Understanding ML models Demonstrates limited understanding of classic machine learning algorithms. Demonstrates ability to choose an appropriate machine learning model to solve a given classification or regression problem. Demonstrates ability to understand various machine learning algorithms, and identify their use cases and shortcomings.
Understanding methods to train ML models Demonstrates limited understanding of methods used to train machine learning models. Demonstrates ability to understand techniques used to train machine learning models with some effectiveness. This includes optimization algorithms, initialization, regularization and hyperparameter search methods. Demonstrates ability to understand and apply various optimization algorithms as well as initialization, regularization and hyperparameter search methods.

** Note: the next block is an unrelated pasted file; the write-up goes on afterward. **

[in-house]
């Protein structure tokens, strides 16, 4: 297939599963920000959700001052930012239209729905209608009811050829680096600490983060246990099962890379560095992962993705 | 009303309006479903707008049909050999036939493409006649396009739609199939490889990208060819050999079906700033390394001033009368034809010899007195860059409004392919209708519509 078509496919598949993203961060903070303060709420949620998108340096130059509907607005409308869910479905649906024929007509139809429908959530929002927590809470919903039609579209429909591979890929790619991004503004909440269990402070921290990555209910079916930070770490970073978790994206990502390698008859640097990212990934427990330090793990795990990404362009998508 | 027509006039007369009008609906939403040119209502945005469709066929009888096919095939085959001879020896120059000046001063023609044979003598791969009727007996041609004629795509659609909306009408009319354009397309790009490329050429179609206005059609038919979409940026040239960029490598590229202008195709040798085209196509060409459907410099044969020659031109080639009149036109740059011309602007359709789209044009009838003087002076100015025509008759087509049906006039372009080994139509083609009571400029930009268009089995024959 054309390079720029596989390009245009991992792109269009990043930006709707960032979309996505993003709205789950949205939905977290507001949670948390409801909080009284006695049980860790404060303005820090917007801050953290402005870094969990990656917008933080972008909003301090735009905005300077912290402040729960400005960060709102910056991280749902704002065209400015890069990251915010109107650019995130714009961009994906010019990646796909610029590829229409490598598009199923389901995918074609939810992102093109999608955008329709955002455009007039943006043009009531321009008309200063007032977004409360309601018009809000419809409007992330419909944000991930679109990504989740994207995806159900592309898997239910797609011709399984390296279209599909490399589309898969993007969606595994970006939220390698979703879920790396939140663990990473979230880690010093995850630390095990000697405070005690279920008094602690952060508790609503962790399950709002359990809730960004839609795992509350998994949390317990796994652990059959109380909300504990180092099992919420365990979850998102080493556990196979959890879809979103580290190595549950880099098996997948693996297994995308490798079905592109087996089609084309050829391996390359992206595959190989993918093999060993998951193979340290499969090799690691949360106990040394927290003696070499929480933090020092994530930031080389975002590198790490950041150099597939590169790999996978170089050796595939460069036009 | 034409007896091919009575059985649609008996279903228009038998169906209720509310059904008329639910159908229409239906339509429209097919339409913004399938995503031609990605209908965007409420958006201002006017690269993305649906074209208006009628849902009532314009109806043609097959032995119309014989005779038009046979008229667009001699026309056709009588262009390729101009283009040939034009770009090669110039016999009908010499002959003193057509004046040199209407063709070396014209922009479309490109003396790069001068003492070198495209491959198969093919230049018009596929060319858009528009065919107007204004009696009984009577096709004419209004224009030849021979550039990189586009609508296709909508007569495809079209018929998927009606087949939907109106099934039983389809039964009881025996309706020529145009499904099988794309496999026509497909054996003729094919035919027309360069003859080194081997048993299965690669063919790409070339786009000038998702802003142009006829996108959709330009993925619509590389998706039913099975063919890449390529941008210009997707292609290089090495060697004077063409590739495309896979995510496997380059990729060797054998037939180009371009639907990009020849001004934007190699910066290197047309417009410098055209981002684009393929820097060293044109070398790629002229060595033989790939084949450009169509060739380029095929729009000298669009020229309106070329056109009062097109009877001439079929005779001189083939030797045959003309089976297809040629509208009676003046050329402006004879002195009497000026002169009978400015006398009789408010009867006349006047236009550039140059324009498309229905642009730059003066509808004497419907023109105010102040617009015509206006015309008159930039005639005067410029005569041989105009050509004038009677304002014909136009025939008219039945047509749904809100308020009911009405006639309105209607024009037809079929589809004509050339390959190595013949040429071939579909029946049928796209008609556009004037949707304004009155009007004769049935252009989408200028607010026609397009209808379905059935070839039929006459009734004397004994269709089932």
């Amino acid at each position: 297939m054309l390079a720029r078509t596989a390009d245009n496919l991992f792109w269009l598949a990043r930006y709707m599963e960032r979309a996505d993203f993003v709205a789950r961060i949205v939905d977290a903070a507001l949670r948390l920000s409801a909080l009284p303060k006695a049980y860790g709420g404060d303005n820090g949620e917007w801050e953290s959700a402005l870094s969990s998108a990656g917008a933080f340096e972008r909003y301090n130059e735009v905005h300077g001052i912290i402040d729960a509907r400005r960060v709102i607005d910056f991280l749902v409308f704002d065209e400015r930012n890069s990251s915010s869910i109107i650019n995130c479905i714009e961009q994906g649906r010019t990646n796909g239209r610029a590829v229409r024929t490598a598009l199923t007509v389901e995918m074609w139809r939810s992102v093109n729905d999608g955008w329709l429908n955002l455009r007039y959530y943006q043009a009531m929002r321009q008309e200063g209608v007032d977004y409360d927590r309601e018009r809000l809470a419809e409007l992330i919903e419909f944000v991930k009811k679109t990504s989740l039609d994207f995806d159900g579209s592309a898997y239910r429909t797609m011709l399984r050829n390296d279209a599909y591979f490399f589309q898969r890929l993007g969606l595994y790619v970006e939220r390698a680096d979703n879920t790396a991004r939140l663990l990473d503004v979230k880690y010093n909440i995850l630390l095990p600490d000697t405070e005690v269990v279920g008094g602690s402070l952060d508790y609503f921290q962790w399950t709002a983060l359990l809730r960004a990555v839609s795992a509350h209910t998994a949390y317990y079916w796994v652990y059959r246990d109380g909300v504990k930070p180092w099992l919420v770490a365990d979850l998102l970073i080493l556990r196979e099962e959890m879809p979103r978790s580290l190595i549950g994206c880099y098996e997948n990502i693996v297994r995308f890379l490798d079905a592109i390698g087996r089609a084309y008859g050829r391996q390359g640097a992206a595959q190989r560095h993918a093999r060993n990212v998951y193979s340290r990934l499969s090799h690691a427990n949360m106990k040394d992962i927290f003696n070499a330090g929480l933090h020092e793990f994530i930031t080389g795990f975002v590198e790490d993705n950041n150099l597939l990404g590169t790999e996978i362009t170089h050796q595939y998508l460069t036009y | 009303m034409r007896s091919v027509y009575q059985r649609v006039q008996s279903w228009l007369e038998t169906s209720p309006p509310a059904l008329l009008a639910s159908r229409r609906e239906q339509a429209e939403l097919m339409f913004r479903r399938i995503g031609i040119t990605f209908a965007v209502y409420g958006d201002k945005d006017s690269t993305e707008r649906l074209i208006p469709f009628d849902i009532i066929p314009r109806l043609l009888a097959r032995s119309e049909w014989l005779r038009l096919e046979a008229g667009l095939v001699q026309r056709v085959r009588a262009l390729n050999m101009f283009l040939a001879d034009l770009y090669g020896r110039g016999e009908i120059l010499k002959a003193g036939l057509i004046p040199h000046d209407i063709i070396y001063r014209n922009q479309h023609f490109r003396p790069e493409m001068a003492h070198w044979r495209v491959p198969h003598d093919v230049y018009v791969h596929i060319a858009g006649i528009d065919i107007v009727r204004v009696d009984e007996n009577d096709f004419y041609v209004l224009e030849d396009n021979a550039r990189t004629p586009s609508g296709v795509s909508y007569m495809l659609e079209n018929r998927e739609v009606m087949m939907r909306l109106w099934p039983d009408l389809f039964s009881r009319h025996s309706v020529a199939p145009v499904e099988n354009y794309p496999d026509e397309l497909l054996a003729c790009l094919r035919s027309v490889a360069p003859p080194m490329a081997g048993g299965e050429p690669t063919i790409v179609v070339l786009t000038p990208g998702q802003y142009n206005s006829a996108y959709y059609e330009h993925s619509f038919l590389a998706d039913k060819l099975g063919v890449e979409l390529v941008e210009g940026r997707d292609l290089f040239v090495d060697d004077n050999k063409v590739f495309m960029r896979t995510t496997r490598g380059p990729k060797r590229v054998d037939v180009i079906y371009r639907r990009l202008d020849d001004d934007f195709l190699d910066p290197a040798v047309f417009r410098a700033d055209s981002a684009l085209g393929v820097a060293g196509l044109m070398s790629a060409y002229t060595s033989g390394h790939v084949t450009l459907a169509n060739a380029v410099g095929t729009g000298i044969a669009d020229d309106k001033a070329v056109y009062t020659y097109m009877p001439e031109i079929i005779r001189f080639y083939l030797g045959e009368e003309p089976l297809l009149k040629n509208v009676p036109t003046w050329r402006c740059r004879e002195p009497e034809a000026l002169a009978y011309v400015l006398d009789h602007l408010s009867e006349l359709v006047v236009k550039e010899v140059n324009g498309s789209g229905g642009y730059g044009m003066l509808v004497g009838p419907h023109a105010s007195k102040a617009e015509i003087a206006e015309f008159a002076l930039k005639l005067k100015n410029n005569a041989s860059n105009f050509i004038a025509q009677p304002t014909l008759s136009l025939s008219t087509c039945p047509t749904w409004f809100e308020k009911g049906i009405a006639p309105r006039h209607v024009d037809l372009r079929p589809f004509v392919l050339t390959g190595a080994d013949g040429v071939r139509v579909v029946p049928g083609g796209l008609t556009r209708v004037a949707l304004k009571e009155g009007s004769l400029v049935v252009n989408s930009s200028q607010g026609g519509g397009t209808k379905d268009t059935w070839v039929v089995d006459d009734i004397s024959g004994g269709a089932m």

Structuring ML projects Demonstrates limited understanding of strategies to structure an end-to-end machine learning project. Demontrates ability to understand classic ML strategies such as error analysis, data split, data collection and evaluation metric selection with some effectiveness. Demonstrates ability to structure ML projects, and apply methods such as error analysis, data split, data collection, design a labeling process and select proper evaluation metrics to improve model performance.

At the end of the test, you’ll see your overall skill category in machine learning.

You will also receive feedback for every skills evaluated (e.g., Understanding the impact of K in K-fold cross validation or Understanding the curse of dimensionality in K-nearest neighbors).